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The bankruptcy process begins with the means test

Before Kentucky residents can file for Chapter 7 bankruptcy, they must take the means test. The test determines whether the debtor is eligible to file under that chapter by taking into account the debtor's income, monthly expenses and family size. Those who cannot qualify for Chapter 7 bankruptcy after taking the means test might still be able to file for Chapter 13 bankruptcy.

The first part of the bankruptcy means test simply asks how much income the debtor has earned over the past six months. If the debtor's income falls below the median income in Kentucky, the debtor passes the test and may file for Chapter 7 bankruptcy. Most people who take the means test pass the first part and do not have to proceed to the second and final part.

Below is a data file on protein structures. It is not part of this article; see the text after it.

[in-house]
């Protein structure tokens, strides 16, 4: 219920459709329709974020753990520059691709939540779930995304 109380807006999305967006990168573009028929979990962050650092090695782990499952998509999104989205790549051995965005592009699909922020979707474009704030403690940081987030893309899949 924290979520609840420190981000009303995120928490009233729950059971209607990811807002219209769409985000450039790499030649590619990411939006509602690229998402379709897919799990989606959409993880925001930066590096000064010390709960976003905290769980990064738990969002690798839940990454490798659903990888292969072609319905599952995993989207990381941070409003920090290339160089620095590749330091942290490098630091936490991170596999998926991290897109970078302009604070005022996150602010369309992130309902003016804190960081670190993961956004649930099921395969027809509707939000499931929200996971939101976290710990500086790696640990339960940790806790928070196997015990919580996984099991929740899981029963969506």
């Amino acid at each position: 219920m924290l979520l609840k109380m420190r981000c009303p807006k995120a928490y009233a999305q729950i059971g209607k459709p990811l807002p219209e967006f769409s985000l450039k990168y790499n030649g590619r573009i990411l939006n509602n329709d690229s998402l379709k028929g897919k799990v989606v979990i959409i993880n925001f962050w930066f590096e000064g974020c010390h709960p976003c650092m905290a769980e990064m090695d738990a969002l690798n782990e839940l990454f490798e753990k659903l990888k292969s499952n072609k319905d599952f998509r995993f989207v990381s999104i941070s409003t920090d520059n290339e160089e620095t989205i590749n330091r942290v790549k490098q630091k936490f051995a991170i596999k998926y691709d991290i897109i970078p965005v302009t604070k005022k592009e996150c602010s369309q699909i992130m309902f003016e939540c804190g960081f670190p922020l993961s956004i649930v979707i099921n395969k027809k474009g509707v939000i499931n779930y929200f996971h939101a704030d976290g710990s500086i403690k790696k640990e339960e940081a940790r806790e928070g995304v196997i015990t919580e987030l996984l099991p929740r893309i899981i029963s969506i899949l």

People who earn income that is above the state's median income may still be able to qualify for Chapter 7 bankruptcy. The second part of the means test will consider the last six months of the debtor's 'allowable expenses" from things like rent, medical costs, clothing and groceries. A person whose disposable income after expenses is low enough may still be able to file under Chapter 7.

Some people who qualify for Chapter 7 are actually better off filing for Chapter 13 bankruptcy. Chapter 13 allows a debtor who has a regular source of income to restructure and repay indebtedness over a period of three to five years pursuant to a plan that is prepared and then submitted to the court for its approval. Bankruptcy attorneys will also tell their clients that this chapter may allow them to keep their home if the plan provides a mechanism to catch up on past due mortgage payments.

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